Another teaching principle integral to MAST is that you begin with the students. Most teachers do not have the luxury of selecting or deselecting students. The community sends the students. The teacher teaches whoever shows up. The practical implication of this in MAST is that the translators are chosen by the community. In fact, every aspect of Bible translation is entirely decided by the community. They choose who is involved, when, where, and how. They decide who to include in the process, and who to exclude. They decide which book, or books, to translate first and last. They decide the pace of translation. They decide when, where, and how the translation is published and distributed.


After months of curriculum planning and preparation, Dan organized an initial MAST training workshop in South Asia. Translation teams from five languages were invited. Four of the translation teams had already completed traditional training and translation of significant portions of scripture during the years preceding the MAST workshop. One team, from the Ng, had neither training nor translation experience. Since one of the translation teams had completed all of their New Testament except 1 and 2 Thessalonians, this became the translation priority for the first MAST workshop.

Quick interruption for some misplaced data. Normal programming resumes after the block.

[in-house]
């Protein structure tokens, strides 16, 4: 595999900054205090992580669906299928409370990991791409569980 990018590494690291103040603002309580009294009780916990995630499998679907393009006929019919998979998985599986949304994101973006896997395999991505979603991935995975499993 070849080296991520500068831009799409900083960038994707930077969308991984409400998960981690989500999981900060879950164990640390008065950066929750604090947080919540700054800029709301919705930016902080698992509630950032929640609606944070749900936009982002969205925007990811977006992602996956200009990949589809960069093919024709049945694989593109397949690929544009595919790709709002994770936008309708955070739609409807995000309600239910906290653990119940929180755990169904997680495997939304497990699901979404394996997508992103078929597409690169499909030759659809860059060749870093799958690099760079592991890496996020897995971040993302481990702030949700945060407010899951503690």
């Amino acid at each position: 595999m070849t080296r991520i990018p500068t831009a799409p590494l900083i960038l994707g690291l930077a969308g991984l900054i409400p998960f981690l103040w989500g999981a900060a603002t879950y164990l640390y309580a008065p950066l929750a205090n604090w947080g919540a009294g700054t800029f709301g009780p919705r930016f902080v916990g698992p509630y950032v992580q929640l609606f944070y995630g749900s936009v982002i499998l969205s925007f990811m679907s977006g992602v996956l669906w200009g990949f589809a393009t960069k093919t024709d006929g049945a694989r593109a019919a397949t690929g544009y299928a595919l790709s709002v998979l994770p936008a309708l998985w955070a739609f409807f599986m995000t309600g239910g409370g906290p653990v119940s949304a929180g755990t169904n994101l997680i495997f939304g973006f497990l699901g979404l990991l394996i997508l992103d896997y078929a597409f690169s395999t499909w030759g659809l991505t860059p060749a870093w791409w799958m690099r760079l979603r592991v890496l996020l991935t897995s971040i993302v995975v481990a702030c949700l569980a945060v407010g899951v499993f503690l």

The workshop was scheduled for four weeks in June 2014. The first two weeks would be MAST training. The second two weeks would be actual translation.

On the first day of the MAST workshop only four of the teams were present. The fifth team, from the Ng people, did not arrive. So, the MAST training proceeded without the Ng.